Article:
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9 Of The Best Resources For International Talk Like A Pirate Day

Shiver me timbers! Check out this buried treasure chest full of fantastic resources

  • 9 Of The Best Resources For International Talk Like A Pirate Day

Ahoy, me hearties! Tuesday 19 September be International Talk Like A Pirate Day. So get yer cutlass, eye-patch ‘n Jolly Roger at th’ ready, ‘n in yer best pirate voice give us all a big “yaaarrrgghhh”.

OK, so, yes, we know that most of the stereotypes about pirates are in fact myths, many of which can be traced back to one source, Robert Louis Stevenson’s Treasure Island, but pirates lend themselves to a number of academic opportunities looking at language, storytelling, history, geography and more.

So, we’ve picked out some great resources for you to use on International Talk Like a Pirate Day come September.

Parrots and rum are optional, but not recommended.

1. Setting sail

So where did International Talk Like a Pirate Day all begin? Well, actually, it used to be just National Talk Like a Pirate Day here in the UK, before it fittingly crossed the seven seas. So what famous place with a potent pirate past birthed this global sensation? Bristol? The Devon coast? Southampton? Nope.

It all started on a racquetball court, when John Baur and Mark Summers began remarking on their game with phrases like “That be a fine cannonade,” and “Now watch as I fire a broadside straight into your yardarm!”.

Find out more about how that developed on the official site, here, and check out all the other resources available there.

2. Treasure map

The always-excellent DK Findout! interactive pages are full of facts and figures, and the pirates entry is no different. Discover more about pirate history and sort out truth from folklore.

Click here to check it out.

3. The pirate code

You may have already plundered a pirate topic in KS1, but revisiting men of low moral fibre in KS2 can yield fresh spoils.

This book topic for The Usborne Official Pirate’s Handbook lets you explore morals And ethics, discover nautical geography skills and see what foods keep well for long journeys at sea.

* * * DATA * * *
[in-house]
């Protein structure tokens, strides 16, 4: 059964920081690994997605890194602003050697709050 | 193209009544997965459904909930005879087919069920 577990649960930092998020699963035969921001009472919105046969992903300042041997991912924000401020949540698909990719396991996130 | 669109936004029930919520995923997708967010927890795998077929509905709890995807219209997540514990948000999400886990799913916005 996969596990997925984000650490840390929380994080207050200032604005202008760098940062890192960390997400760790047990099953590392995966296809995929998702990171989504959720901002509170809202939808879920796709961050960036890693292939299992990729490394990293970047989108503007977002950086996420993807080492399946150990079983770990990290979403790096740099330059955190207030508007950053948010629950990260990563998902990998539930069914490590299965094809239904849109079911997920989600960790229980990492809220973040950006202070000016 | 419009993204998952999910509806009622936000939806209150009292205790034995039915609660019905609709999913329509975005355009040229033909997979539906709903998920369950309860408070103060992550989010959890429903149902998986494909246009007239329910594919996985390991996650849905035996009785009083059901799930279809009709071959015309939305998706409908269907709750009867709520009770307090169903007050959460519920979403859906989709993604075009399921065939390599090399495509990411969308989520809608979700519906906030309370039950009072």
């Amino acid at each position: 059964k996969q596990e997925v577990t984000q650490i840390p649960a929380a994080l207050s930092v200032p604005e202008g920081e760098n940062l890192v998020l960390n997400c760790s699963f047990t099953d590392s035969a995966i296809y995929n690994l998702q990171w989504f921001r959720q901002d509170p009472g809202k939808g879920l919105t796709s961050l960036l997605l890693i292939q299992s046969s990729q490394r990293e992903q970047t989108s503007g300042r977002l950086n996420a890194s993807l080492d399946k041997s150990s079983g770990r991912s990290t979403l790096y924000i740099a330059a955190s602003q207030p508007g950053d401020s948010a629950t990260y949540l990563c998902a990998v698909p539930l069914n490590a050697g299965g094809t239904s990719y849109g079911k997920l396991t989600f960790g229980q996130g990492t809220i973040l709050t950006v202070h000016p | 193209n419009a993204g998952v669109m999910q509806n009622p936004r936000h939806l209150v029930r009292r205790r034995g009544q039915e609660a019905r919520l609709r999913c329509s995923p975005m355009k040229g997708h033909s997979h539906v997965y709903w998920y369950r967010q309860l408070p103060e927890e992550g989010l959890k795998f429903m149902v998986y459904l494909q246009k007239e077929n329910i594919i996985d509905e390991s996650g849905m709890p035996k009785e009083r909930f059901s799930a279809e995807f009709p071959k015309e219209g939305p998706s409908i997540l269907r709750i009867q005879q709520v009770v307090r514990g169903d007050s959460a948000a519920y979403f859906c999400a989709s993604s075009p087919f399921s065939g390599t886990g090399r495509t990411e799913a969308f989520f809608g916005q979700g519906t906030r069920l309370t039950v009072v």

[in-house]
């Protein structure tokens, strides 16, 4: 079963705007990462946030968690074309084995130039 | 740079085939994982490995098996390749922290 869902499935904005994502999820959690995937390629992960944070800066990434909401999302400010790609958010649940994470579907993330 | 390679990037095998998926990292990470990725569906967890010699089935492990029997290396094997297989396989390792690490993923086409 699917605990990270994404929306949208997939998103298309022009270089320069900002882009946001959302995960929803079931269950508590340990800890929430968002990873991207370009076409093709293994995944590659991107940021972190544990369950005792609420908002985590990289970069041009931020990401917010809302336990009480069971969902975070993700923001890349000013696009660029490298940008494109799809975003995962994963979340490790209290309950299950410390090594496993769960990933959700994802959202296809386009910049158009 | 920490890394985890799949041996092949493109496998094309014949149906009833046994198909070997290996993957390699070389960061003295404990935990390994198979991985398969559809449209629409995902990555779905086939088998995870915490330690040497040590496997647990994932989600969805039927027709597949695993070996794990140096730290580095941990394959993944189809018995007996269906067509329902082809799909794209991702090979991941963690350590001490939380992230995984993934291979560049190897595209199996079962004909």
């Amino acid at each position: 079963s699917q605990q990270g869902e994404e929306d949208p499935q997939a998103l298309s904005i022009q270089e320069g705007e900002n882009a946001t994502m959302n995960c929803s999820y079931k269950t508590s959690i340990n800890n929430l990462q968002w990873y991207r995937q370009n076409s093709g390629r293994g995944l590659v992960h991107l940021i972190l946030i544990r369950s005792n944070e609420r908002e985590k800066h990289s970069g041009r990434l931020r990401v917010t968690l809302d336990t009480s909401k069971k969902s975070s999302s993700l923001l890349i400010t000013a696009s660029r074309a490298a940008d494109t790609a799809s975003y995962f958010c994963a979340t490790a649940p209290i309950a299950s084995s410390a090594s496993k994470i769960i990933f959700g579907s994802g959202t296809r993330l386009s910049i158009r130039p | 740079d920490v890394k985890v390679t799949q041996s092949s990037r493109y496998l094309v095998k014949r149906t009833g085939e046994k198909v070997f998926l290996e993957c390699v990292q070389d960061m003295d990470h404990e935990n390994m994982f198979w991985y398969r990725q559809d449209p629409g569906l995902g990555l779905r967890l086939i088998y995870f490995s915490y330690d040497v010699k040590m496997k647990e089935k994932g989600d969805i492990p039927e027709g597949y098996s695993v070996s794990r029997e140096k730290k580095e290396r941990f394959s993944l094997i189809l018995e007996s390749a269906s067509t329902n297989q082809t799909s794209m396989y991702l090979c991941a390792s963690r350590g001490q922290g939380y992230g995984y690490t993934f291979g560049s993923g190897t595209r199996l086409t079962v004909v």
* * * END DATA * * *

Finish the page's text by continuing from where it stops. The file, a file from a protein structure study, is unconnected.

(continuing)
See how your students would get on in this the cutthroat environment, and get the free book topic PDF here.

4. Pirate investigator

In this lesson plan for EYFS and KS1, Judith Harries explains how a ‘pirates’ setting can serve as a rich backdrop to an impressively diverse range of learning activities for different ages – from painting treasure, to learning about the importance to caterpillars of effective camouflage.

Get this lesson plan here.

5. Treasure Island

This BBC animated version of Robert Louis Stevenson’s classic is broken into 10 short videos for KS2 students. Each one comes with printable text and teacher’s notes, and there’s even seven singalong songs set to the story if you want to extend the lesson.

Get this resource here.

6. Pirate tales

One of the best things about pirates is their folklore. Tales of adventure, treasure and sailing into the unknown. Whether they’re fictional stories, fantastical embellishments or outright tall tales, they’re all fun.

That’s why we’ve picked out a list of six great books along this theme that are perfect for early years and KS1 readers, including My Granny is a Pirate and Pirate Love Underpants.

Check out the full list here.

7. How to be speakin’ pirate-like

There are a number of pirate vocabulary lists online, but this one is not only a nice length (you don’t want to spend all day teaching 500 different words and phrases) but it also has a few handy little starter tips like these:

  • Double up on all your adjectives and you’ll be bountifully bombastic with your phrasing,
  • Dropping all of your vs will get you words like “ne’er”, “e’er” and “o’er”,
  • Instead of saying “I am”, sailors say, “I be”, and
  • Ne’er speak in anythin’ but the present tense!

Find out what a swaggy is, discover how you get to Fiddler’s Green and look up why you’ll want to avoid a keelhaul here.

8. Online pirate translator

This simple utility works much as you’d expect. Type in your text, hit the translate button, and have it “translated” into pirate speak. It could just be a bit of fun, or a helpful tool for younger learners to use in your day’s activities.

Click here t’ try it out, if ye dare.

9. Pirate ship activity sheet

Can your pupils label the eight different parts of a pirate ship flagged up in this illustrated worksheet for KS1 And KS2 English?

Give it a go here.

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